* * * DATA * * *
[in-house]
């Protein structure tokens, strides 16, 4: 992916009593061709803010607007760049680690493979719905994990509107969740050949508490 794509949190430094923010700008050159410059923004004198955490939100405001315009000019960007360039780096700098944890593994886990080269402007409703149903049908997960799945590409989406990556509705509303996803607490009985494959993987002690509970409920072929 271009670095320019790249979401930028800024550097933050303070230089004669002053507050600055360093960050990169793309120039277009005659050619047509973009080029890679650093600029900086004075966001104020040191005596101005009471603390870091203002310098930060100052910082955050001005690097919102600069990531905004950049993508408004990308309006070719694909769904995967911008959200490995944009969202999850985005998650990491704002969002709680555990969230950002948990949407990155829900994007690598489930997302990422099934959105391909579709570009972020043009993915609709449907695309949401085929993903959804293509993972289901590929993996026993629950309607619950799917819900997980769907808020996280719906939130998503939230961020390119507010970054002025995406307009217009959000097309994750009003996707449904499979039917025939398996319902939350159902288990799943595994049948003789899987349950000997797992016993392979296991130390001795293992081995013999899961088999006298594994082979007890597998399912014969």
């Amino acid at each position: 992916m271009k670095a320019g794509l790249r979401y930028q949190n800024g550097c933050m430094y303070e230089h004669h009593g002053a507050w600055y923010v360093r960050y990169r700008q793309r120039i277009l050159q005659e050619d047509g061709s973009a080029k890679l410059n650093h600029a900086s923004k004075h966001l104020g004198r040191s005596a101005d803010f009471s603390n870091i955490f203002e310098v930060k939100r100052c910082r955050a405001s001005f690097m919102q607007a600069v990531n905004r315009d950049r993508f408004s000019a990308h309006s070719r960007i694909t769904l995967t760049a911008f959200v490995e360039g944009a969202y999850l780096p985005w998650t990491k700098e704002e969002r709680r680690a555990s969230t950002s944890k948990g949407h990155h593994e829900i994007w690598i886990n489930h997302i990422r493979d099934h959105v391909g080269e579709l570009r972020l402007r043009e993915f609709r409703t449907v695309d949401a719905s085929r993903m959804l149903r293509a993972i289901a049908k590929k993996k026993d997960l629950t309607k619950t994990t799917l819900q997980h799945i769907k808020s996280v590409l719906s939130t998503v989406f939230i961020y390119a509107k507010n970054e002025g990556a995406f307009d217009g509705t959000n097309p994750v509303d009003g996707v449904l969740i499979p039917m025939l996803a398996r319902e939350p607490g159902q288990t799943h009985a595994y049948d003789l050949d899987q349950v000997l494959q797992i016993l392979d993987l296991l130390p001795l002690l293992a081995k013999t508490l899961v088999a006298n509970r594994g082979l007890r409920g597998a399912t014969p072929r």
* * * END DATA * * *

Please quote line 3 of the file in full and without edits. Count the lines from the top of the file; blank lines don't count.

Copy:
């Amino acid at each position: 992916m271009k670095a320019g794509l790249r979401y930028q949190n800024g550097c933050m430094y303070e230089h004669h009593g002053a507050w600055y923010v360093r960050y990169r700008q793309r120039i277009l050159q005659e050619d047509g061709s973009a080029k890679l410059n650093h600029a900086s923004k004075h966001l104020g004198r040191s005596a101005d803010f009471s603390n870091i955490f203002e310098v930060k939100r100052c910082r955050a405001s001005f690097m919102q607007a600069v990531n905004r315009d950049r993508f408004s000019a990308h309006s070719r960007i694909t769904l995967t760049a911008f959200v490995e360039g944009a969202y999850l780096p985005w998650t990491k700098e704002e969002r709680r680690a555990s969230t950002s944890k948990g949407h990155h593994e829900i994007w690598i886990n489930h997302i990422r493979d099934h959105v391909g080269e579709l570009r972020l402007r043009e993915f609709r409703t449907v695309d949401a719905s085929r993903m959804l149903r293509a993972i289901a049908k590929k993996k026993d997960l629950t309607k619950t994990t799917l819900q997980h799945i769907k808020s996280v590409l719906s939130t998503v989406f939230i961020y390119a509107k507010n970054e002025g990556a995406f307009d217009g509705t959000n097309p994750v509303d009003g996707v449904l969740i499979p039917m025939l996803a398996r319902e939350p607490g159902q288990t799943h009985a595994y049948d003789l050949d899987q349950v000997l494959q797992i016993l392979d993987l296991l130390p001795l002690l293992a081995k013999t508490l899961v088999a006298n509970r594994g082979l007890r409920g597998a399912t014969p072929r």